The Ukraine-focussed emergency session will be (on most counts) the 11th, noting that a prior emergency session (relating to ‘the Question of Palestine’) is periodically ongoing. What sorts of conflict management or mitigation actions can the GA take when using this Uniting for Peace authority? An indicative list would include calling for an ICJ advisory opinion on a matter – as with the Palestine Wall Advisory Opinion in 2003. This can be a powerful and significant action, but can take quite some time to reach fruition. Another action within the GA’s scope is to allocate funds from the UN budget towards mitigation measures, or to call for additional funds to be directed towards a specific conflict situation fund (as with the Congo in 1960). Similarly, the GA can establish investigative mechanisms (as with the intervention into Hungary in 1956), and call for ceasefires and withdrawals (as with Afghanistan-USSR in 1980). Calling upon states to implement sanctions is certainly evidenced in GA practice (Palestine question).

The high-water mark of the GA’s powers in respect of international peace and security – the sharpest tool permissible to the GA – is probably the establishment and deployment of a UN disengagement and supervising force, as with UNEF I in 1956 during the Suez crisis. It is clearly possible, for example, for the GA to create a UNEF-style force to monitor any truce or disengagement arrangements that might be negotiated between Ukraine and Russia. And while this tool has only been (and arguably can only be) used where the territorial state has consented (as Egypt did for UNEF I) – as a matter of law, it would only be Ukraine’s consent to the presence of the force that really mattered. However, as noted, this power has been limited to disengagement supervision type operations, which – as a matter of practicality – assumes a level of concurrence by the other party to the presence of the monitoring force. That is, the GA has not to date used the Uniting for Peace mandate to send in a peace enforcement force, and, arguably, could not at any rate authorise such a force.

This conclusion would at first glance seem to be contra the Uniting for Peace resolution itself, as extracted above, which refers to an authority to undertake ‘collective measures, including in the case of a breach of the peace or act of aggression the use of armed force when necessary’. This is clearly the situation in Ukraine, and this language reflects the origins of the Uniting for Peace resolution as, inter alia, a plan for overcoming anticipated Soviet vetoes over future UNSC resolutions concerning the UN force in Korea, considering that the UN Command in Korea was most certainly a warfighting force. However, as subsequent developments clearly indicate, this apparent authority must be read down into compliance with the Charter’s clear and exclusive allocation to the UNSC of the ability to take such ‘coercive action’. As the ICJ noted in the Certain Expenses Advisory Opinion in 1962 (ostensibly about the GA’s power to allocate funds to the ONUC operation in the Congo), an integrated reading of UN Charter articles 11(2), 14, 17, 18, 22, 24, and 43 is that while the GA does have international peace and security powers, and can take ‘measures’ and make ‘decisions’ in that regard, it cannot authorise enforcement : ‘Thus while it is the Security Council which, exclusively, may order coercive action, the functions and powers conferred by the Charter on the General Assembly are not confined to discussion, consideration, the initiation of studies and the making of recommendations; they are not merely hortatory’ (p163).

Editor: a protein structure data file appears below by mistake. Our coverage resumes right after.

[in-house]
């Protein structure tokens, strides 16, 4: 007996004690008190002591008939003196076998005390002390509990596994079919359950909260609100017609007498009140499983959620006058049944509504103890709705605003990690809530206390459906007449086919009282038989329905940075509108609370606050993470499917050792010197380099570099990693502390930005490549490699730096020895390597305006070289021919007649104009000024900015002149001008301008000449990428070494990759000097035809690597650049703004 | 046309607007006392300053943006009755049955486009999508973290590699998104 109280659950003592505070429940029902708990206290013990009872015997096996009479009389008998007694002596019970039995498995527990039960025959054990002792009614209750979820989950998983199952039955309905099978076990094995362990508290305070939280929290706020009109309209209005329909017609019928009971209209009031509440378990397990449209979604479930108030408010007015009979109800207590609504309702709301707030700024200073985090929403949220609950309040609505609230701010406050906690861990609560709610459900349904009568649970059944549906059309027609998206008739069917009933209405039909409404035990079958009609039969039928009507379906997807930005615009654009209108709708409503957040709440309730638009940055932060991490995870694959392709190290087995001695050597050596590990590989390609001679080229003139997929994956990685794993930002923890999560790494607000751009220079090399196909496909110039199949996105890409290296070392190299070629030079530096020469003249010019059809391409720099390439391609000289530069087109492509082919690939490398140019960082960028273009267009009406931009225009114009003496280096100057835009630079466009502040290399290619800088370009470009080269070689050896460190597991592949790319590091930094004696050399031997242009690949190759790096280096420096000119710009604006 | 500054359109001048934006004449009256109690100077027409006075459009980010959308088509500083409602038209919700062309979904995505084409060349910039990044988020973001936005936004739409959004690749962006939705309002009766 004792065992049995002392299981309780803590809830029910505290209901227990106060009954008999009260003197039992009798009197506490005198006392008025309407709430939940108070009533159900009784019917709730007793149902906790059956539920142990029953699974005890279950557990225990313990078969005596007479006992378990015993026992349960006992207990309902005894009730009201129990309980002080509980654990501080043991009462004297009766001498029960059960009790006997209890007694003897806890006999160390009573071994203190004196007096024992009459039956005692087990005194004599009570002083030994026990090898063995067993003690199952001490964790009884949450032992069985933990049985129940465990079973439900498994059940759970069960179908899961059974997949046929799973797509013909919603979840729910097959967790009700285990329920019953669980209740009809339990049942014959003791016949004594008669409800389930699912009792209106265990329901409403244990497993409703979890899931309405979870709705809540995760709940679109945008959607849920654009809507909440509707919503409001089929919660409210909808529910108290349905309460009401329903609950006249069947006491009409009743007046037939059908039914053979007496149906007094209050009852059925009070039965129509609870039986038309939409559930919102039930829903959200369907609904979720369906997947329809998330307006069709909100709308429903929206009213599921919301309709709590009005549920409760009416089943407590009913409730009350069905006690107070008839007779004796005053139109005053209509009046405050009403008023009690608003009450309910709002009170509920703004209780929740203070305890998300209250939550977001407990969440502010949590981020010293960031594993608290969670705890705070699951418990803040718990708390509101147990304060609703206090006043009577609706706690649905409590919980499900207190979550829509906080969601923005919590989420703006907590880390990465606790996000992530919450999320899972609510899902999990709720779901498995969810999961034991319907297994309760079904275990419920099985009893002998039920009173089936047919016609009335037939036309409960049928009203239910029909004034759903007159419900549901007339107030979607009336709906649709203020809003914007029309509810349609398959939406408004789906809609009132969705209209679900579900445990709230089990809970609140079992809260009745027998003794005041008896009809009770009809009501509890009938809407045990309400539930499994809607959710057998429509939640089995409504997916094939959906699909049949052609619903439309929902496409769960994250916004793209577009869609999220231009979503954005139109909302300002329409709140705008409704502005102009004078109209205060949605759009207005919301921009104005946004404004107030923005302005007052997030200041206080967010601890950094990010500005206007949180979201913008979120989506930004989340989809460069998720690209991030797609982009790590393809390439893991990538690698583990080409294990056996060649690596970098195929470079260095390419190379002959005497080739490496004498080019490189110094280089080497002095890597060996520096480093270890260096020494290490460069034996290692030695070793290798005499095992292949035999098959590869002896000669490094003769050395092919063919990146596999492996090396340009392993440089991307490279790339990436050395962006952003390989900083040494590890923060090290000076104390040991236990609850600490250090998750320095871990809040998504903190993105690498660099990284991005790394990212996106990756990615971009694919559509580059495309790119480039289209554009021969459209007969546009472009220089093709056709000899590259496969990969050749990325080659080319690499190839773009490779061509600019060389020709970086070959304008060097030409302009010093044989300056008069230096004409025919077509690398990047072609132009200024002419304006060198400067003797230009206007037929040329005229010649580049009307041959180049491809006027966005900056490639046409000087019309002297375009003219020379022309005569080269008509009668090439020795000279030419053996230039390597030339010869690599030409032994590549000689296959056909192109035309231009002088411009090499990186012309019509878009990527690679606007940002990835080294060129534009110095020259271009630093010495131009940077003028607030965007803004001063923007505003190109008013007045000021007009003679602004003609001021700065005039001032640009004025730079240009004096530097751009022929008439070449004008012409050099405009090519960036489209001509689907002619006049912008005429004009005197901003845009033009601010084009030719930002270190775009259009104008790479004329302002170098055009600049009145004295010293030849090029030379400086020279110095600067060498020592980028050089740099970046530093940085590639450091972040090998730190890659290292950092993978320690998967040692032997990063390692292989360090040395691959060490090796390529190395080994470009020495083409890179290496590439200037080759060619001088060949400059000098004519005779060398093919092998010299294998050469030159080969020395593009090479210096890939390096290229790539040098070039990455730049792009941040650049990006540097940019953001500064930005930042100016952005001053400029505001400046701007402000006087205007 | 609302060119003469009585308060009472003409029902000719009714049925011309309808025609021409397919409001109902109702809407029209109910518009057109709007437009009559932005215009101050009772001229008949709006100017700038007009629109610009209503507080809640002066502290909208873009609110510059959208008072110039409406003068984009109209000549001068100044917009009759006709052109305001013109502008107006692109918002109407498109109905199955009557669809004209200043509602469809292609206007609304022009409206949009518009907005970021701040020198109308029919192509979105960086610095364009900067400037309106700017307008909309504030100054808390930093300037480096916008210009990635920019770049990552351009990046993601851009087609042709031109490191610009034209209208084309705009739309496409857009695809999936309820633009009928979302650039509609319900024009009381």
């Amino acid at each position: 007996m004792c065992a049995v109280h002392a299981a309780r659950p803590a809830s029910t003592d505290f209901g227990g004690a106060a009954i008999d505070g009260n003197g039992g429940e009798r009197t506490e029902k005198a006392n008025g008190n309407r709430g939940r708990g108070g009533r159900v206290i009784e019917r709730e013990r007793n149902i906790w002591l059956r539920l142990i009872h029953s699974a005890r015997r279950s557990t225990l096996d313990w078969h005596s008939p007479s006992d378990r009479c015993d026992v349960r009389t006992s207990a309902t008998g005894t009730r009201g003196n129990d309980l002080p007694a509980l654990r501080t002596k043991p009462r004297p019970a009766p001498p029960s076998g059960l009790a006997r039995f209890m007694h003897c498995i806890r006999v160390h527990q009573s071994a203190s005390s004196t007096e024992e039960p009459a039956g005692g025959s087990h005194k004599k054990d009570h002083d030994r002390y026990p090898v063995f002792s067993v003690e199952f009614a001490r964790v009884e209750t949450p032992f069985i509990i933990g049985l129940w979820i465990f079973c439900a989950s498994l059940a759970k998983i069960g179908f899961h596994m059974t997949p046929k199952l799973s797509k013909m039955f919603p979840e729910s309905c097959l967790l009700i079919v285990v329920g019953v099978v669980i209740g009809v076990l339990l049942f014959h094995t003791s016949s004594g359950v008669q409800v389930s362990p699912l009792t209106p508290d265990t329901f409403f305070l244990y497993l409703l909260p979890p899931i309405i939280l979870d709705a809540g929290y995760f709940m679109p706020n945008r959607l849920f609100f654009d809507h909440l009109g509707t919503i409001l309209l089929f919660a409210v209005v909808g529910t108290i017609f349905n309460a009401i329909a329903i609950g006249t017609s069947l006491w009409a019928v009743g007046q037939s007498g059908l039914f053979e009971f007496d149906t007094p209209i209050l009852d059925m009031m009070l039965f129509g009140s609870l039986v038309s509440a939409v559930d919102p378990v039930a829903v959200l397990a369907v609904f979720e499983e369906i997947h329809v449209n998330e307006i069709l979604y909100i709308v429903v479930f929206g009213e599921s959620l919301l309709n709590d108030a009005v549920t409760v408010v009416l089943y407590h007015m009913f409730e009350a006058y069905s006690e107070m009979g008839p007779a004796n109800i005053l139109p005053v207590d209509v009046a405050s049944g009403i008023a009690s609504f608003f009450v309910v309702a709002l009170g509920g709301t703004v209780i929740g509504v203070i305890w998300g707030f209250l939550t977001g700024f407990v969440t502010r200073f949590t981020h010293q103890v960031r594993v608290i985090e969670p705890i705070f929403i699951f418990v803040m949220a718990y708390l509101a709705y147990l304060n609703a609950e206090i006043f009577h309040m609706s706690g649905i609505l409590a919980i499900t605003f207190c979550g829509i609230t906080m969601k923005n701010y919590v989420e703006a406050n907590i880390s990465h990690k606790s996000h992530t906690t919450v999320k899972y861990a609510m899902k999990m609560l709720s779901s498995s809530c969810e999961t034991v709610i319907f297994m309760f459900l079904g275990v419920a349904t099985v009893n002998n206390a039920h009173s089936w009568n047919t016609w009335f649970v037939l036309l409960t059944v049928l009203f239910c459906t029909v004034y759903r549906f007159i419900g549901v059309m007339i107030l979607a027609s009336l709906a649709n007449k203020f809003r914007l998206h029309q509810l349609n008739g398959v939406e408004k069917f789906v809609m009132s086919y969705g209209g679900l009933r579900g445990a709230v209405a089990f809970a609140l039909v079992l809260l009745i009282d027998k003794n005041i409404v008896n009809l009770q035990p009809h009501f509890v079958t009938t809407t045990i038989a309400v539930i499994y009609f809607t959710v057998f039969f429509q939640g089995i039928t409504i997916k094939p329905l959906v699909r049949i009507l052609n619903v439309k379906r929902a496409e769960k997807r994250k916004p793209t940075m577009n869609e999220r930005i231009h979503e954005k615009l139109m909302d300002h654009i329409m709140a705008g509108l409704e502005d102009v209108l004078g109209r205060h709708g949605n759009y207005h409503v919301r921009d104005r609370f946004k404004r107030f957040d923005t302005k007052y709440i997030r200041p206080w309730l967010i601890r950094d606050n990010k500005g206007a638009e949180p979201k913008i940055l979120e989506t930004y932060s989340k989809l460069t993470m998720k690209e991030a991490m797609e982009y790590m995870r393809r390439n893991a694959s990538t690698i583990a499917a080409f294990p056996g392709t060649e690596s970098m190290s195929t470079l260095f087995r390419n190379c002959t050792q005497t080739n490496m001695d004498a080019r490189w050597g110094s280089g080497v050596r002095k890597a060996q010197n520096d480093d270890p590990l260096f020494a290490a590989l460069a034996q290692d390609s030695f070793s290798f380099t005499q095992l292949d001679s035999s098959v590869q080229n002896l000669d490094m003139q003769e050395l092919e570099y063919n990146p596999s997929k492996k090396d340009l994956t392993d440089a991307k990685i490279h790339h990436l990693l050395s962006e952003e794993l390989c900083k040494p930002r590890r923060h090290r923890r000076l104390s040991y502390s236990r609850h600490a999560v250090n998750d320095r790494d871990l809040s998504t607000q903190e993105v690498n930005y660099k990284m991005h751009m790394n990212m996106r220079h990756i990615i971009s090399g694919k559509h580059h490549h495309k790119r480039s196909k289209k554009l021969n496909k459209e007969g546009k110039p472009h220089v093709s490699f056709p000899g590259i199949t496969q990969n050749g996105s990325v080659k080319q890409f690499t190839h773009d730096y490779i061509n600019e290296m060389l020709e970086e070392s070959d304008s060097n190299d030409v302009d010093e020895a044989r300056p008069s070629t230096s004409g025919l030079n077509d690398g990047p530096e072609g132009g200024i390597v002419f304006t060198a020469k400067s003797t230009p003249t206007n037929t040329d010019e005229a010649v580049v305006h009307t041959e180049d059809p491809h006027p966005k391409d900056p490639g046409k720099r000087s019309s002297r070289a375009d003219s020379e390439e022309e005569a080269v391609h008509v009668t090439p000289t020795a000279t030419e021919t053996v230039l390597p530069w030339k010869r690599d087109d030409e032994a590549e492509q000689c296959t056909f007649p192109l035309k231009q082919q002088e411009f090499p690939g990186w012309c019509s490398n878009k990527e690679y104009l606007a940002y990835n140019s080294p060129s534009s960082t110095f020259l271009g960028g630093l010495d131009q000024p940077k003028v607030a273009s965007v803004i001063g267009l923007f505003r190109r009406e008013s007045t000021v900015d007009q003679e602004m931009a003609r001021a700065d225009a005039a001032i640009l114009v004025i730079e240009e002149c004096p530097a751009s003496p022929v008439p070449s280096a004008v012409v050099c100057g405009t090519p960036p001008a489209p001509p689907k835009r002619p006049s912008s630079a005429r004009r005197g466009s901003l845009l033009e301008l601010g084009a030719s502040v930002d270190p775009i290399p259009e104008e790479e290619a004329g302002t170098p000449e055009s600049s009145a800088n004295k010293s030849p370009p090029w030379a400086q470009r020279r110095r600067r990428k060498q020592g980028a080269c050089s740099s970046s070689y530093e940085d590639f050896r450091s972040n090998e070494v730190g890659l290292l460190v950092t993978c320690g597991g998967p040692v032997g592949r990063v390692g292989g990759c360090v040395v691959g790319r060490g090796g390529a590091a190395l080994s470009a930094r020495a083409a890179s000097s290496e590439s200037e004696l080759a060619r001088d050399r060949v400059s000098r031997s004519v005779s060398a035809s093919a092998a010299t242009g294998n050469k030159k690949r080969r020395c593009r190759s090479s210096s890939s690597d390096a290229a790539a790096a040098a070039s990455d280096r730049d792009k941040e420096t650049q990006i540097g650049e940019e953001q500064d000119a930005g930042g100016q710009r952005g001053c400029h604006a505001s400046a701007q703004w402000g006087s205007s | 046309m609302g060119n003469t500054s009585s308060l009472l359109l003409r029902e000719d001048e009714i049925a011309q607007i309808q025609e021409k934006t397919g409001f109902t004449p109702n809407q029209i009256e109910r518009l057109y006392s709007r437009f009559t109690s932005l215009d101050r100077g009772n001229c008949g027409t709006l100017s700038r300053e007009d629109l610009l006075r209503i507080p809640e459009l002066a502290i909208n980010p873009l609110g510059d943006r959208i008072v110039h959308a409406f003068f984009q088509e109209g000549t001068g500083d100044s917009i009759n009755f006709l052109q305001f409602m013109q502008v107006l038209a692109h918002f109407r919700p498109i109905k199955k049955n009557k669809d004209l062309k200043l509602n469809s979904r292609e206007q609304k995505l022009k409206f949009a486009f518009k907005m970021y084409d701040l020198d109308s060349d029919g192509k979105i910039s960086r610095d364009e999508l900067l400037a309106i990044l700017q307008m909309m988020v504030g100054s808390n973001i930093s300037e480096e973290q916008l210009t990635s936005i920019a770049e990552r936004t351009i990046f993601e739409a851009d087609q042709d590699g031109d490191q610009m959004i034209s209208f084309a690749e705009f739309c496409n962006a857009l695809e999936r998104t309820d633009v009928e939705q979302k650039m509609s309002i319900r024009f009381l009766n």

What does this all mean for the Ukraine-Russia Emergency Session? First, the GA can and likely will take some action in relation to recommending sanctions, and funding mitigation and (hopefully soon to commence) recovery measures. The GA may also take some commission of inquiry establishment type action, although the fact that the ICC is already engaged may reduce GA member state appetite for this option. It is possible the GA might also commit to establishing, funding, and (eventually) deploying a UNEF-style truce monitoring force (anticipating that Ukraine, as the territorial state, would agree to this), but the actual deployment of any such force would be contingent upon there being some sort of ceasefire to observe. It is also probable that other, new, measures and actions might be proposed and supported, such that this Emergency Session makes available new tools under the Uniting for Peace banner. However, unless the GA traverses really significant new ground, it is unlikely – and arguably not within jurisdiction at any rate – that the GA could or would rise beyond the current high-water mark of its Uniting for Peace measures by seeking to establish and deploy a peace enforcement operation. Doing so would present an unprecedented challenge for the GA in terms of negotiating, legitimating, legally justifying, resourcing, and then seeing such a ‘measure’ through to implementation.

Authors
Tamsin Phillipa Paige

Dr Tamsin Phillipa Paige is a Senior Lecturer in International Law and Legal Ethics with Deakin Law School in Melbourne. Her work looks at the application and impact of law in society with a focus on security studies and the UN Security Council.

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Rob McLaughlin

Rob McLaughlin in Professor of International Law, Australian National Centre for Oceans Resources and Security; Honorary Professor, Australian National University; and Senior Fellow US Naval War College Stockton Centre for International Law. His research focuses on International Humanitarian Law, in particular Naval Warfare and Belligerency, through a doctrinal and historical lens.